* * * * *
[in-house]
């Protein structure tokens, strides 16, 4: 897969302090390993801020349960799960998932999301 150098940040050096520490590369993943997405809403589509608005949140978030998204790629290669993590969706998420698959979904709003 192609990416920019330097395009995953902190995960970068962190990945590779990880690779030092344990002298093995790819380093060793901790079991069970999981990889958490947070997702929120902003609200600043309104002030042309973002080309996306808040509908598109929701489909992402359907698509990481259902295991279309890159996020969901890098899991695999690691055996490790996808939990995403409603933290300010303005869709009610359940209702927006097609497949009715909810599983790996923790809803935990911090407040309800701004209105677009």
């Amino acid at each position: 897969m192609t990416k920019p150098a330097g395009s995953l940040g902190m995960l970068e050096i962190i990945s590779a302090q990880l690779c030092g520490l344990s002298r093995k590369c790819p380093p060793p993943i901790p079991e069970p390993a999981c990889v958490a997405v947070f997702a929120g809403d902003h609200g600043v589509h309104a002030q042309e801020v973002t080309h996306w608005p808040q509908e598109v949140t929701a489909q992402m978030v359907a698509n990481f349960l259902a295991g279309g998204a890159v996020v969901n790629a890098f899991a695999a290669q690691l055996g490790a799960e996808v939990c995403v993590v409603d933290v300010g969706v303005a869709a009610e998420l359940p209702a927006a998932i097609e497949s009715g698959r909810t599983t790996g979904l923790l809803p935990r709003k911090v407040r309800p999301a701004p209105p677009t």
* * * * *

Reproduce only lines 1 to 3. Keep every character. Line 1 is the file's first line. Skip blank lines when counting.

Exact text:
[in-house]
């Protein structure tokens, strides 16, 4: 897969302090390993801020349960799960998932999301 150098940040050096520490590369993943997405809403589509608005949140978030998204790629290669993590969706998420698959979904709003 192609990416920019330097395009995953902190995960970068962190990945590779990880690779030092344990002298093995790819380093060793901790079991069970999981990889958490947070997702929120902003609200600043309104002030042309973002080309996306808040509908598109929701489909992402359907698509990481259902295991279309890159996020969901890098899991695999690691055996490790996808939990995403409603933290300010303005869709009610359940209702927006097609497949009715909810599983790996923790809803935990911090407040309800701004209105677009």
């Amino acid at each position: 897969m192609t990416k920019p150098a330097g395009s995953l940040g902190m995960l970068e050096i962190i990945s590779a302090q990880l690779c030092g520490l344990s002298r093995k590369c790819p380093p060793p993943i901790p079991e069970p390993a999981c990889v958490a997405v947070f997702a929120g809403d902003h609200g600043v589509h309104a002030q042309e801020v973002t080309h996306w608005p808040q509908e598109v949140t929701a489909q992402m978030v359907a698509n990481f349960l259902a295991g279309g998204a890159v996020v969901n790629a890098f899991a695999a290669q690691l055996g490790a799960e996808v939990c995403v993590v409603d933290v300010g969706v303005a869709a009610e998420l359940p209702a927006a998932i097609e497949s009715g698959r909810t599983t790996g979904l923790l809803p935990r709003k911090v407040r309800p999301a701004p209105p677009t």